Well they definitely … there’s a lot of freelance contributors all over the world, and that’s … obviously, it’s huge help to have all that. It is still a small team for what we’re doing all the time. It’s fun, I like … the people are really nice and it’s becoming more and more international I think. There’s … We’re getting more global contributors. Yeah, it’s been great to watch it change. I feel it’s so unusual to work for a magazine with no advertising for one thing, so it’s really … Yeah, a lot of my people who probably have written for “chickfactor’ and even ‘Timeout New York’ are now writing for ‘Kinfolk’.
Oh funny. That’s interesting that you … Going back to ‘chickfactor’ for a second, it’s, it had a run originally as a print magazine, and then it was a blog basically for a long time.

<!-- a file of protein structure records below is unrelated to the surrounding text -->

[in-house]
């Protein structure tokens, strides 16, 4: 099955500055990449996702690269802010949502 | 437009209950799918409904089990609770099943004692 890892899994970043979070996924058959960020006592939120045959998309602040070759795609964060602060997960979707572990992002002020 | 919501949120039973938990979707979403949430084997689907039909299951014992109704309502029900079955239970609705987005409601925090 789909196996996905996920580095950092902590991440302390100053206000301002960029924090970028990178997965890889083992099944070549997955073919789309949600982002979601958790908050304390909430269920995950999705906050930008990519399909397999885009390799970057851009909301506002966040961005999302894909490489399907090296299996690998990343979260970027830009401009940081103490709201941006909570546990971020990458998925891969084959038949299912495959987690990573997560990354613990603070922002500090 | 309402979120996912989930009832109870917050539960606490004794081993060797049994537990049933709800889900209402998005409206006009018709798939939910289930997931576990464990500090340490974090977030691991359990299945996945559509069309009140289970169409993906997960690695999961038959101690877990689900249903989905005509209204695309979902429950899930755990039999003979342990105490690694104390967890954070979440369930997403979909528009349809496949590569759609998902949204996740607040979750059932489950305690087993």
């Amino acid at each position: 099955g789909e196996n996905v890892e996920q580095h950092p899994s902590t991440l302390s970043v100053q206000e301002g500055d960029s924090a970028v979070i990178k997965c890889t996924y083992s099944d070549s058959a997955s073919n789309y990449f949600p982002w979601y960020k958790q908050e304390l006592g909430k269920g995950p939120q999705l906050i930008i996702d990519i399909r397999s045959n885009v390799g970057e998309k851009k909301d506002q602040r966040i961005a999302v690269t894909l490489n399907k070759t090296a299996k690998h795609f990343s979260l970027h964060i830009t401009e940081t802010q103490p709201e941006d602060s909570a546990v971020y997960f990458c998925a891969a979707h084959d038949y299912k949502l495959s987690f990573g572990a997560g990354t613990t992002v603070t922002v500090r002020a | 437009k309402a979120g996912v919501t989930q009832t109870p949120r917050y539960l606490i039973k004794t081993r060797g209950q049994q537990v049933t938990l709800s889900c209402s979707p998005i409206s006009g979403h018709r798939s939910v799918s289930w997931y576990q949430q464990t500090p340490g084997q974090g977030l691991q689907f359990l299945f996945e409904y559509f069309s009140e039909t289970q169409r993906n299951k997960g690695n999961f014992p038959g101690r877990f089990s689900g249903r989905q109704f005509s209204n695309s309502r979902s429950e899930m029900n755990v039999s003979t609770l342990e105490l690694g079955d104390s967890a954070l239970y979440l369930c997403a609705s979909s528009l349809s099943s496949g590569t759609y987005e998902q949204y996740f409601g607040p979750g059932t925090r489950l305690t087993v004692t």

I wouldn’t call it that. It wasn’t an intentional publication for awhile, and that was because I was living in London, I was just trying to make a living working at jobs. There wasn’t really much going on there for quite awhile, but print, print is where ‘chickfactor’ shines. It’s … The blog is more like, “Hey, here’s some stuff to do.” Whatever, it’s not … I think social media, I think maybe Twitter is a good place for ‘chickfactor’ too.